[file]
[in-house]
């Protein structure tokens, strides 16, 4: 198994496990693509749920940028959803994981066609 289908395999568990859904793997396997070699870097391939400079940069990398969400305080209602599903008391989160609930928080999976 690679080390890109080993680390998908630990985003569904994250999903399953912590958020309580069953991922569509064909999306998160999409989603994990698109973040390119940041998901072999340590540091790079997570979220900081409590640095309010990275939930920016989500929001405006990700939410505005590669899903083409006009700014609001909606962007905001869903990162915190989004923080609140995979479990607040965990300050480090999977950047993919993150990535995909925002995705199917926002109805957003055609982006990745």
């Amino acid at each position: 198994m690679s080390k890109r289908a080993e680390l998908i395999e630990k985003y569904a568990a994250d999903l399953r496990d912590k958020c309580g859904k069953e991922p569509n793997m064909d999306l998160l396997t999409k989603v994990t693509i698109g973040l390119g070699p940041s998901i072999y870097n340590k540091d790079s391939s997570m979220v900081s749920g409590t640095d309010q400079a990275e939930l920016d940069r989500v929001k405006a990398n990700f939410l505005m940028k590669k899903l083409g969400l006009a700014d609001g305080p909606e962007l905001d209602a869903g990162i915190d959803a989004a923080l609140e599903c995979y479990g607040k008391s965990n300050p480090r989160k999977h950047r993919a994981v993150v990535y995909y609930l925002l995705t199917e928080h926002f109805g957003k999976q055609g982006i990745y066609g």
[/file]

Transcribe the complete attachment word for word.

[in-house]
């Protein structure tokens, strides 16, 4: 198994496990693509749920940028959803994981066609 289908395999568990859904793997396997070699870097391939400079940069990398969400305080209602599903008391989160609930928080999976 690679080390890109080993680390998908630990985003569904994250999903399953912590958020309580069953991922569509064909999306998160999409989603994990698109973040390119940041998901072999340590540091790079997570979220900081409590640095309010990275939930920016989500929001405006990700939410505005590669899903083409006009700014609001909606962007905001869903990162915190989004923080609140995979479990607040965990300050480090999977950047993919993150990535995909925002995705199917926002109805957003055609982006990745």
């Amino acid at each position: 198994m690679s080390k890109r289908a080993e680390l998908i395999e630990k985003y569904a568990a994250d999903l399953r496990d912590k958020c309580g859904k069953e991922p569509n793997m064909d999306l998160l396997t999409k989603v994990t693509i698109g973040l390119g070699p940041s998901i072999y870097n340590k540091d790079s391939s997570m979220v900081s749920g409590t640095d309010q400079a990275e939930l920016d940069r989500v929001k405006a990398n990700f939410l505005m940028k590669k899903l083409g969400l006009a700014d609001g305080p909606e962007l905001d209602a869903g990162i915190d959803a989004a923080l609140e599903c995979y479990g607040k008391s965990n300050p480090r989160k999977h950047r993919a994981v993150v990535y995909y609930l925002l995705t199917e928080h926002f109805g957003k999976q055609g982006i990745y066609g």